RALEIGH, N.C. — Nearly 10 months after a real estate brokerage accused of tricking people into predatory and unfair long-term contracts was sued by the North Carolina Attorney General’s Office, the state’s real estate commission has permanently barred the group from ever operating in the Tar Heel State.
On Friday, WCNC Charlotte confirmed with the North Carolina Real Estate Commission moved to permanently prevent MV Realty from offering its services in the state. The commission offered the following statement when comment was requested:
The Commission is proud of the work it does to protect consumers in North Carolina. We believe the actions taken by the Board this week demonstrate our commitment to public protection.
When state Attorney General Josh Stein sued MV Realty in March 2023, his office alleged the brokerage was “preying on vulnerable people to trick them into unfair, long-term agreements”, which included exclusive 40-year agreements that required homeowners to list their property for sale with the brokerage — even after the homeowner dies.
Stein also claimed in his suit that MV Realty places liens on homeowner’s properties to ensure the agreements can be enforced, despite claims in advertising it doesn’t do so. Stein also said the brokerage, which began operating in August 2020, targeted homeowners facing financial hardship by offering small cash payments with “no strings attached” in exchange for the homeowner listing their property with MV Realty should they ever sell their home.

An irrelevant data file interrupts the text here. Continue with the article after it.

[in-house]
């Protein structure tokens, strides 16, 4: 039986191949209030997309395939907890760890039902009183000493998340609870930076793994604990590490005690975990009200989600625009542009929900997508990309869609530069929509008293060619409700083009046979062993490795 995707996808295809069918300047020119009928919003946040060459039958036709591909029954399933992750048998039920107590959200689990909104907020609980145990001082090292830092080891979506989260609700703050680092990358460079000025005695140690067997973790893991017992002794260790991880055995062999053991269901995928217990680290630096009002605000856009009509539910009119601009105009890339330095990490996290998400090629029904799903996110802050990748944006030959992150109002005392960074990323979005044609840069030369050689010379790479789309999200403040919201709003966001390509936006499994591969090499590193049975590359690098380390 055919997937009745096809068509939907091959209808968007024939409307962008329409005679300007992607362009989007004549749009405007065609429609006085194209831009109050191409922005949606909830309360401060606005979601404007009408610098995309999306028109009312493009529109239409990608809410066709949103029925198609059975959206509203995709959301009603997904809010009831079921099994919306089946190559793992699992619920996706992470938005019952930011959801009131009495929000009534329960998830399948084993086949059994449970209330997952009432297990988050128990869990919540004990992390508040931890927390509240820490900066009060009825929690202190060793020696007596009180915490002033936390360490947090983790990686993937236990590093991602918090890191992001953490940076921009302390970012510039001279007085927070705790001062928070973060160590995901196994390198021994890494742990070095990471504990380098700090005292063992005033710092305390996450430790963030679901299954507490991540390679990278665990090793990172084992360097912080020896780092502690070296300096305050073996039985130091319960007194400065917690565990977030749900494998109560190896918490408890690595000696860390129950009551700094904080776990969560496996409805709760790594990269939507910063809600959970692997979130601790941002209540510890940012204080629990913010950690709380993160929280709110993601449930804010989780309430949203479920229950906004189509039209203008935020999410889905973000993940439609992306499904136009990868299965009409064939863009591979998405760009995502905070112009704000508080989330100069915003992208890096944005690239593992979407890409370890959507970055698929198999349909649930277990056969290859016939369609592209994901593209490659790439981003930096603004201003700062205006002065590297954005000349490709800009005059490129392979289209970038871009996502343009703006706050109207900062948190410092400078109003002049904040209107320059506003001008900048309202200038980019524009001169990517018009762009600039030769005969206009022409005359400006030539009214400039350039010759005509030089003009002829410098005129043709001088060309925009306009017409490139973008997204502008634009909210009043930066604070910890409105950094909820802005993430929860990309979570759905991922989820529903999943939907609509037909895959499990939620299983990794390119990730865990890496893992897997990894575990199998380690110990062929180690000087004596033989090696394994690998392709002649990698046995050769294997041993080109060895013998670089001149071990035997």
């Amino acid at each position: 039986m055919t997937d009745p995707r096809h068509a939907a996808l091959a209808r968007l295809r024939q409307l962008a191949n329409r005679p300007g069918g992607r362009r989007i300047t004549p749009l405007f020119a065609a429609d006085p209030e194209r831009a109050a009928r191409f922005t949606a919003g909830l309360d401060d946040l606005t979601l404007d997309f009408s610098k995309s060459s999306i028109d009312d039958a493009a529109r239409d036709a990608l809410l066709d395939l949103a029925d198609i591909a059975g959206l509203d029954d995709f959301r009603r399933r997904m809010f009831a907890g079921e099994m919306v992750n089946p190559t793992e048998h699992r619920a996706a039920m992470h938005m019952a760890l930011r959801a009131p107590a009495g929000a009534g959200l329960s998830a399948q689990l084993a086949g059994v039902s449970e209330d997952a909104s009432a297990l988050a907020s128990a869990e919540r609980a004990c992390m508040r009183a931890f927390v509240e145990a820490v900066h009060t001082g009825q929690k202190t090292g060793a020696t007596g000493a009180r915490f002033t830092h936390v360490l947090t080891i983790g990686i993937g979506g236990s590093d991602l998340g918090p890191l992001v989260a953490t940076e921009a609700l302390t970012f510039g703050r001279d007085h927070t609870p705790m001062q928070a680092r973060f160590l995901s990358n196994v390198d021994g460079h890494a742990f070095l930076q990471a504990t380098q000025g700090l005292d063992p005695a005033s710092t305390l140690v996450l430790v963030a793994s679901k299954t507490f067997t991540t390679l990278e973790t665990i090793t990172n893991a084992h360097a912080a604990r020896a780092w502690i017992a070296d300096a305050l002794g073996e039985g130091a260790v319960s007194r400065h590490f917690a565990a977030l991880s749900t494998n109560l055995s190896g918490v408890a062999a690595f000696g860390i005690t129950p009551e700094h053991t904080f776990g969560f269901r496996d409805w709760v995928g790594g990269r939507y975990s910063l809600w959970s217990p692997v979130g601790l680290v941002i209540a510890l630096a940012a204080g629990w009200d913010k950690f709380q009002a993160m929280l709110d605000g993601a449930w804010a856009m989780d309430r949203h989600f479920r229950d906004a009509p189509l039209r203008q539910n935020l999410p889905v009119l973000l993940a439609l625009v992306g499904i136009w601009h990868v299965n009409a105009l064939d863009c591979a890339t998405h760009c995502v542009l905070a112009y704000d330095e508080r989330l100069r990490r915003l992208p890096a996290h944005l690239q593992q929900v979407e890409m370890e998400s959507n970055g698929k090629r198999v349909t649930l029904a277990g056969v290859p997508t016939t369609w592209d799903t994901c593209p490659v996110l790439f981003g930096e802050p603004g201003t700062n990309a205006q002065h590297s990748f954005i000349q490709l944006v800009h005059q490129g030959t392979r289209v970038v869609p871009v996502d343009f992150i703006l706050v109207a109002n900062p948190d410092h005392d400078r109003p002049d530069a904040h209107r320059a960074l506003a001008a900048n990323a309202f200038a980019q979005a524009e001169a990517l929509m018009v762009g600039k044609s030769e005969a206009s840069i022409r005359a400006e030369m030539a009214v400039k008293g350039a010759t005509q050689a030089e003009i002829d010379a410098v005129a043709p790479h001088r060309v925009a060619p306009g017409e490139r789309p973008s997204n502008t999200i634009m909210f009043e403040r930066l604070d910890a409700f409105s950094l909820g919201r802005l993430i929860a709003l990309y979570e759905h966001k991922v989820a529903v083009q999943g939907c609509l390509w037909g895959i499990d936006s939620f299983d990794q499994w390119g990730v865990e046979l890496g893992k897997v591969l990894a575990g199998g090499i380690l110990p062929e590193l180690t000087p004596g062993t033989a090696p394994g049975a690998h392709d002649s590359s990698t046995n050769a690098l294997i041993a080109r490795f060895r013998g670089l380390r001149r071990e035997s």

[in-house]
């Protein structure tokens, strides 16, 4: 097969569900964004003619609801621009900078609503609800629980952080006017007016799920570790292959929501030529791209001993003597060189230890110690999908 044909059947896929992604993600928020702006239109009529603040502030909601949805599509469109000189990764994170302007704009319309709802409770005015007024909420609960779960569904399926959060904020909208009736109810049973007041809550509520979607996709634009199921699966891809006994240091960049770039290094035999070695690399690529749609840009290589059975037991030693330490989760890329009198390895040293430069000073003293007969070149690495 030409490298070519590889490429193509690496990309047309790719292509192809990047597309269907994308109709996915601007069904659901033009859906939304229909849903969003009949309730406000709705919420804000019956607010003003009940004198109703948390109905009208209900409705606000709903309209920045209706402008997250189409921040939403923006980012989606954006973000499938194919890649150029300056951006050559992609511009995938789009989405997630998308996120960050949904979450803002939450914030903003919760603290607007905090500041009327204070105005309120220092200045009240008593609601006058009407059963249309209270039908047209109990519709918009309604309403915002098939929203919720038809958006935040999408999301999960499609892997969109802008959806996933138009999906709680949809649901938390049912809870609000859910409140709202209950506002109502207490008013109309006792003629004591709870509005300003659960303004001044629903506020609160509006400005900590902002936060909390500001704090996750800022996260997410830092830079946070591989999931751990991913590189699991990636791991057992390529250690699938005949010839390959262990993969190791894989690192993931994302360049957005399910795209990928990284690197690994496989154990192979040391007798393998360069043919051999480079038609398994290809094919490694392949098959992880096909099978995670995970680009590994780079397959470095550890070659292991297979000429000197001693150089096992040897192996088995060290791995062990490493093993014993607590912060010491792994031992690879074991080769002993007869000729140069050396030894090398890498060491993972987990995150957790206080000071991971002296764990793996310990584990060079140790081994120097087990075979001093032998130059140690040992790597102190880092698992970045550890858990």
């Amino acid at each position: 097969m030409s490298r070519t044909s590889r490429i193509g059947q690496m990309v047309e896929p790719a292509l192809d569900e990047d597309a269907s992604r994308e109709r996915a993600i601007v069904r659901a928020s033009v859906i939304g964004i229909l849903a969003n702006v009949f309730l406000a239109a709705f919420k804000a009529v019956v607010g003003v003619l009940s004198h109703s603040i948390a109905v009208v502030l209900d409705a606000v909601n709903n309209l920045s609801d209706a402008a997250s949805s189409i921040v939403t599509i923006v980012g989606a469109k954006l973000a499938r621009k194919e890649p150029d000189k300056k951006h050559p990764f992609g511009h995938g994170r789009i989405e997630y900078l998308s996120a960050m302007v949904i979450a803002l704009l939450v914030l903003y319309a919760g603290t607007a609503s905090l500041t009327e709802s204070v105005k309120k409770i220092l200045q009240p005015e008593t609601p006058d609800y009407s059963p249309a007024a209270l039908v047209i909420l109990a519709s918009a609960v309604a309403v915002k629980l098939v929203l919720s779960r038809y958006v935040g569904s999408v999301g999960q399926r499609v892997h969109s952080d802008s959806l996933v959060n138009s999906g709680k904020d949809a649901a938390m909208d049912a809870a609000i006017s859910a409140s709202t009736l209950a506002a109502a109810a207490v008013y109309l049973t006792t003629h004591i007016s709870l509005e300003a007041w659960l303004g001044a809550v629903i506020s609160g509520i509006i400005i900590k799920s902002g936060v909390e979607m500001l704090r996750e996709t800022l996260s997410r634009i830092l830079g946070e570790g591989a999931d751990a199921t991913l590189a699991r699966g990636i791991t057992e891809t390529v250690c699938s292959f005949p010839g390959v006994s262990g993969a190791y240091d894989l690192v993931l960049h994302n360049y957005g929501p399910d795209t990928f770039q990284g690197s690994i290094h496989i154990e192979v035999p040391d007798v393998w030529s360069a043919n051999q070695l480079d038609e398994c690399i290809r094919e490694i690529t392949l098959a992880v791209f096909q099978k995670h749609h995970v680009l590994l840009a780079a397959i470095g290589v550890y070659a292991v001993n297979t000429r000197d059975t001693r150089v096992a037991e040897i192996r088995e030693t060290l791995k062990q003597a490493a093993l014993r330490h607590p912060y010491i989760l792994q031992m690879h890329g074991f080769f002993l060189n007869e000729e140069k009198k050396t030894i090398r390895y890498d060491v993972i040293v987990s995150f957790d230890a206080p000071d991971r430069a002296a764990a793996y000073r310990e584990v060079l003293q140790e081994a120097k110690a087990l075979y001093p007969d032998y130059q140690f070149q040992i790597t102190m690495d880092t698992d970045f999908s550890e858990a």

During a visit to Charlotte in May 2023, Stein said he supported the Unfair Real Estate Agreements Act that was, at the time, still being discussed in the North Carolina General Assembly. It was signed into law by Gov. Roy Cooper on August 17, 2023, and went into effect that day. The law effectively ends such contracts, deemed as “Right to List” service agreements, from happening in the Tar Heel State. The law garnered widespread support from several groups, including the AARP, NC Land Title Association, the Department of Justice, the NC Bar Association, and Zillow.
WCNC Charlotte has requested a response from both MV Realty and the state Attorney General’s office. This article will be updated should we receive responses.